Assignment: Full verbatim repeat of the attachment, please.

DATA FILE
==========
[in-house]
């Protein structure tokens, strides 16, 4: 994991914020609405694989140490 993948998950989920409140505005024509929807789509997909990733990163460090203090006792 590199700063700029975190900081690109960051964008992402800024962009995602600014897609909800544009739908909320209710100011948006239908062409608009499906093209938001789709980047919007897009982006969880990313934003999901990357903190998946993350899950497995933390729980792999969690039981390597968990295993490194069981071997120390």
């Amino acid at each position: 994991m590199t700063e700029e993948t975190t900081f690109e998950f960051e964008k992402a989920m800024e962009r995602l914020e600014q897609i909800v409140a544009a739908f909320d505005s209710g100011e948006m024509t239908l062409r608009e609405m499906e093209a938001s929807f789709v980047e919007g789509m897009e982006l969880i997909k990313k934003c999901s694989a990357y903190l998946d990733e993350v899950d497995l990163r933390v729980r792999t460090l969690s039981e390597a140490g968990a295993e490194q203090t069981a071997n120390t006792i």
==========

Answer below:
[in-house]
């Protein structure tokens, strides 16, 4: 994991914020609405694989140490 993948998950989920409140505005024509929807789509997909990733990163460090203090006792 590199700063700029975190900081690109960051964008992402800024962009995602600014897609909800544009739908909320209710100011948006239908062409608009499906093209938001789709980047919007897009982006969880990313934003999901990357903190998946993350899950497995933390729980792999969690039981390597968990295993490194069981071997120390």
């Amino acid at each position: 994991m590199t700063e700029e993948t975190t900081f690109e998950f960051e964008k992402a989920m800024e962009r995602l914020e600014q897609i909800v409140a544009a739908f909320d505005s209710g100011e948006m024509t239908l062409r608009e609405m499906e093209a938001s929807f789709v980047e919007g789509m897009e982006l969880i997909k990313k934003c999901s694989a990357y903190l998946d990733e993350v899950d497995l990163r933390v729980r792999t460090l969690s039981e390597a140490g968990a295993e490194q203090t069981a071997n120390t006792i």